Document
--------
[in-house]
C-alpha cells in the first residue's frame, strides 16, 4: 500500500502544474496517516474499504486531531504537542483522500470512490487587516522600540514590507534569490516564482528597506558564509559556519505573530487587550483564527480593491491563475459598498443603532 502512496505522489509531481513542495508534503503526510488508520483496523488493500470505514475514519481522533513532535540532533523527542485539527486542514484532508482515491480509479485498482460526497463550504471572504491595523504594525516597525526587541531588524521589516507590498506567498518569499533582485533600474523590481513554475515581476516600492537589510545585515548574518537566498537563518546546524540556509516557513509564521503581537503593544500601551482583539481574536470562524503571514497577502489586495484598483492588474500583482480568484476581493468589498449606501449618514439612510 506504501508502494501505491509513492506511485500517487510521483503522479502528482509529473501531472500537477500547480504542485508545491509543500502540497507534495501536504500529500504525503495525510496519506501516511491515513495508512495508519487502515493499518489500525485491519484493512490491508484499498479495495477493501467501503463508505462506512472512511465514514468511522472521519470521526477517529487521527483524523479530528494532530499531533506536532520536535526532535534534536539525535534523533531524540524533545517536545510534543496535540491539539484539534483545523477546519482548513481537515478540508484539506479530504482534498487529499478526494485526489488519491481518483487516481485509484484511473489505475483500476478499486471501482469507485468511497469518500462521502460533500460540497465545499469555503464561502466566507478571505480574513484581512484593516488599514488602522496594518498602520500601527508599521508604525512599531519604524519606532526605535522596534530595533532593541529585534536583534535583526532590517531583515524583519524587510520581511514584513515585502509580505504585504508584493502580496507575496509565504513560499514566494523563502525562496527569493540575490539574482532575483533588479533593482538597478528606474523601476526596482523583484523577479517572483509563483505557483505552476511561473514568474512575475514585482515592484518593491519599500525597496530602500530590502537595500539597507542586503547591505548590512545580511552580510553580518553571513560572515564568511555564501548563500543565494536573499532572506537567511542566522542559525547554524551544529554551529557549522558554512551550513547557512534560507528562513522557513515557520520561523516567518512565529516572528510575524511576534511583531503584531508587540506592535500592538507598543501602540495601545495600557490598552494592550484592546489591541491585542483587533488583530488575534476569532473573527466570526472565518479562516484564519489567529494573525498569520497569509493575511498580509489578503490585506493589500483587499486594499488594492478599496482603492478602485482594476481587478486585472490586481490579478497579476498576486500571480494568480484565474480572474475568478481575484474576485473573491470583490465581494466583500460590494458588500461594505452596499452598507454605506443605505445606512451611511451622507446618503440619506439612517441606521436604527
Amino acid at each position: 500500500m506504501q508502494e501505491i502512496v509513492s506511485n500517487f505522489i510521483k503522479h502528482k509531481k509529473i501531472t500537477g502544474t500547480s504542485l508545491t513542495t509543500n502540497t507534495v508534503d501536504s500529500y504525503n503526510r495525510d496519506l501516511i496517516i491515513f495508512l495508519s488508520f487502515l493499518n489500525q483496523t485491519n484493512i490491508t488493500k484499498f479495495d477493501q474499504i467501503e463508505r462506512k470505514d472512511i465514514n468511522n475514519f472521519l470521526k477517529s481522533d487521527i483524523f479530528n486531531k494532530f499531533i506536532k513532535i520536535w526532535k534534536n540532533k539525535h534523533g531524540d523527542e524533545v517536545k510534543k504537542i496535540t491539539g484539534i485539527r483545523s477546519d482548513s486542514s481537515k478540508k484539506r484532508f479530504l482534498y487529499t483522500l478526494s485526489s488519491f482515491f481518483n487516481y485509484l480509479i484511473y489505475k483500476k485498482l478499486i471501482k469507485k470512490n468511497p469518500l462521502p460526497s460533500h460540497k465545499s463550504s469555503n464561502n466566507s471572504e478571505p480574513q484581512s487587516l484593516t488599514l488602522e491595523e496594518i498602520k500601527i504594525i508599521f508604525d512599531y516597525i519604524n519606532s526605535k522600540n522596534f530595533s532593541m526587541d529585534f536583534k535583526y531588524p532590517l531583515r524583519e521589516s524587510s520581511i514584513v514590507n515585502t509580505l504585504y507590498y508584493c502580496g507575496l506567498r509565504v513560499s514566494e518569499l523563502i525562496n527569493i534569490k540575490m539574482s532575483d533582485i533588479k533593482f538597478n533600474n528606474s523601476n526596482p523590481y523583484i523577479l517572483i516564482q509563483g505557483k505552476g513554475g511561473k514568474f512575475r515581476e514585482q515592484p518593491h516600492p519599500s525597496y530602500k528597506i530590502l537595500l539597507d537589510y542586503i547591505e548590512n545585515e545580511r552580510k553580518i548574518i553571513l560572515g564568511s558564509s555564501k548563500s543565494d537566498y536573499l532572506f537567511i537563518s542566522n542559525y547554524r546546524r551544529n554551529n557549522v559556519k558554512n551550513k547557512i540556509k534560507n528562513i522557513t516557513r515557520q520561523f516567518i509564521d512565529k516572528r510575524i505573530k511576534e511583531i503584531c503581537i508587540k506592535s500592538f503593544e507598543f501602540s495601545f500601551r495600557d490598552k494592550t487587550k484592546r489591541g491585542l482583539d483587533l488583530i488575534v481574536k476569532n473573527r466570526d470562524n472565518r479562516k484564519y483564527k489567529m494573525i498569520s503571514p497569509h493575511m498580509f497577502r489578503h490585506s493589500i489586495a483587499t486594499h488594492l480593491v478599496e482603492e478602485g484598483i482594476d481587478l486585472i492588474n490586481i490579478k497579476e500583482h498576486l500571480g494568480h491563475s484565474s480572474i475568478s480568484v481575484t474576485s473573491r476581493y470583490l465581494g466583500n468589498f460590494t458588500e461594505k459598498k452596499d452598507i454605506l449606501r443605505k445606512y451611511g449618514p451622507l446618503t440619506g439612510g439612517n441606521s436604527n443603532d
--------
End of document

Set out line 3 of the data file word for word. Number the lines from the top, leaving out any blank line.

Amino acid at each position: 500500500m506504501q508502494e501505491i502512496v509513492s506511485n500517487f505522489i510521483k503522479h502528482k509531481k509529473i501531472t500537477g502544474t500547480s504542485l508545491t513542495t509543500n502540497t507534495v508534503d501536504s500529500y504525503n503526510r495525510d496519506l501516511i496517516i491515513f495508512l495508519s488508520f487502515l493499518n489500525q483496523t485491519n484493512i490491508t488493500k484499498f479495495d477493501q474499504i467501503e463508505r462506512k470505514d472512511i465514514n468511522n475514519f472521519l470521526k477517529s481522533d487521527i483524523f479530528n486531531k494532530f499531533i506536532k513532535i520536535w526532535k534534536n540532533k539525535h534523533g531524540d523527542e524533545v517536545k510534543k504537542i496535540t491539539g484539534i485539527r483545523s477546519d482548513s486542514s481537515k478540508k484539506r484532508f479530504l482534498y487529499t483522500l478526494s485526489s488519491f482515491f481518483n487516481y485509484l480509479i484511473y489505475k483500476k485498482l478499486i471501482k469507485k470512490n468511497p469518500l462521502p460526497s460533500h460540497k465545499s463550504s469555503n464561502n466566507s471572504e478571505p480574513q484581512s487587516l484593516t488599514l488602522e491595523e496594518i498602520k500601527i504594525i508599521f508604525d512599531y516597525i519604524n519606532s526605535k522600540n522596534f530595533s532593541m526587541d529585534f536583534k535583526y531588524p532590517l531583515r524583519e521589516s524587510s520581511i514584513v514590507n515585502t509580505l504585504y507590498y508584493c502580496g507575496l506567498r509565504v513560499s514566494e518569499l523563502i525562496n527569493i534569490k540575490m539574482s532575483d533582485i533588479k533593482f538597478n533600474n528606474s523601476n526596482p523590481y523583484i523577479l517572483i516564482q509563483g505557483k505552476g513554475g511561473k514568474f512575475r515581476e514585482q515592484p518593491h516600492p519599500s525597496y530602500k528597506i530590502l537595500l539597507d537589510y542586503i547591505e548590512n545585515e545580511r552580510k553580518i548574518i553571513l560572515g564568511s558564509s555564501k548563500s543565494d537566498y536573499l532572506f537567511i537563518s542566522n542559525y547554524r546546524r551544529n554551529n557549522v559556519k558554512n551550513k547557512i540556509k534560507n528562513i522557513t516557513r515557520q520561523f516567518i509564521d512565529k516572528r510575524i505573530k511576534e511583531i503584531c503581537i508587540k506592535s500592538f503593544e507598543f501602540s495601545f500601551r495600557d490598552k494592550t487587550k484592546r489591541g491585542l482583539d483587533l488583530i488575534v481574536k476569532n473573527r466570526d470562524n472565518r479562516k484564519y483564527k489567529m494573525i498569520s503571514p497569509h493575511m498580509f497577502r489578503h490585506s493589500i489586495a483587499t486594499h488594492l480593491v478599496e482603492e478602485g484598483i482594476d481587478l486585472i492588474n490586481i490579478k497579476e500583482h498576486l500571480g494568480h491563475s484565474s480572474i475568478s480568484v481575484t474576485s473573491r476581493y470583490l465581494g466583500n468589498f460590494t458588500e461594505k459598498k452596499d452598507i454605506l449606501r443605505k445606512y451611511g449618514p451622507l446618503t440619506g439612510g439612517n441606521s436604527n443603532d